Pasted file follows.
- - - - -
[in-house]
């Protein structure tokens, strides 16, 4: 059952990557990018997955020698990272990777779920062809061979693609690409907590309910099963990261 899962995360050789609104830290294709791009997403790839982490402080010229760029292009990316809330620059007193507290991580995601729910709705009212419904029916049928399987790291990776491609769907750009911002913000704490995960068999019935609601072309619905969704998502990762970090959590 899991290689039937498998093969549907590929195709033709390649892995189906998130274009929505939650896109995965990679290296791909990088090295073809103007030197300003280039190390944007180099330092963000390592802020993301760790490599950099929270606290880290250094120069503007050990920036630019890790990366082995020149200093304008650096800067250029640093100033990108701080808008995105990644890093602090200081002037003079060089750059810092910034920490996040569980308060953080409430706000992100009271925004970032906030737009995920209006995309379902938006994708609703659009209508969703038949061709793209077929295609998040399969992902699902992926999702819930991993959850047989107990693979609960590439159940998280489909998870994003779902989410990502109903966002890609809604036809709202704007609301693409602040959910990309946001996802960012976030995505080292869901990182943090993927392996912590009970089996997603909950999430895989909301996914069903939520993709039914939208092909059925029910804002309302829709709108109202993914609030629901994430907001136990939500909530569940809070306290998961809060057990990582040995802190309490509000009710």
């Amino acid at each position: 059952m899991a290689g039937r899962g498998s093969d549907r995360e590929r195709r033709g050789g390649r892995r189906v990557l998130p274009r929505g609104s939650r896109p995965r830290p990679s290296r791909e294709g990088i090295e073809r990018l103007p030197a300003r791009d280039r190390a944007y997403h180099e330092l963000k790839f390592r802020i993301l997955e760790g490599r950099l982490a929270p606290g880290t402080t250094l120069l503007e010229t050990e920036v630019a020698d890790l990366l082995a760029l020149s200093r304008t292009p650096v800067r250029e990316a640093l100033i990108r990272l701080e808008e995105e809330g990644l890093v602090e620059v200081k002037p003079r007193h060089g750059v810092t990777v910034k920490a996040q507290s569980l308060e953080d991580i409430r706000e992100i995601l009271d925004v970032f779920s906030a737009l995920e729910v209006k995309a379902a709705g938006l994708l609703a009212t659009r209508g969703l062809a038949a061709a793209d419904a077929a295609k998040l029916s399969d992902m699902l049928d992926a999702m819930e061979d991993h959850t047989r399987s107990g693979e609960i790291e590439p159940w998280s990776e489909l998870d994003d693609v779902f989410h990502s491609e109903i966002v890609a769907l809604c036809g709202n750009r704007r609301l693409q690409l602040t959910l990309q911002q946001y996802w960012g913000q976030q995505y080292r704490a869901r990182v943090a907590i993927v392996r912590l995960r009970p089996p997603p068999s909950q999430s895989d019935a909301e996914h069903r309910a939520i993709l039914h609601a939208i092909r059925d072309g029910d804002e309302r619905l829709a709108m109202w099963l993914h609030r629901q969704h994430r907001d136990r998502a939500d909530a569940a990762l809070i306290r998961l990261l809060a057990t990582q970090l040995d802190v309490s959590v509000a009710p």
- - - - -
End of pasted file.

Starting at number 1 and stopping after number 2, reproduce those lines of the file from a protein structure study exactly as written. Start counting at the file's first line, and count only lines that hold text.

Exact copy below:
[in-house]
């Protein structure tokens, strides 16, 4: 059952990557990018997955020698990272990777779920062809061979693609690409907590309910099963990261 899962995360050789609104830290294709791009997403790839982490402080010229760029292009990316809330620059007193507290991580995601729910709705009212419904029916049928399987790291990776491609769907750009911002913000704490995960068999019935609601072309619905969704998502990762970090959590 899991290689039937498998093969549907590929195709033709390649892995189906998130274009929505939650896109995965990679290296791909990088090295073809103007030197300003280039190390944007180099330092963000390592802020993301760790490599950099929270606290880290250094120069503007050990920036630019890790990366082995020149200093304008650096800067250029640093100033990108701080808008995105990644890093602090200081002037003079060089750059810092910034920490996040569980308060953080409430706000992100009271925004970032906030737009995920209006995309379902938006994708609703659009209508969703038949061709793209077929295609998040399969992902699902992926999702819930991993959850047989107990693979609960590439159940998280489909998870994003779902989410990502109903966002890609809604036809709202704007609301693409602040959910990309946001996802960012976030995505080292869901990182943090993927392996912590009970089996997603909950999430895989909301996914069903939520993709039914939208092909059925029910804002309302829709709108109202993914609030629901994430907001136990939500909530569940809070306290998961809060057990990582040995802190309490509000009710």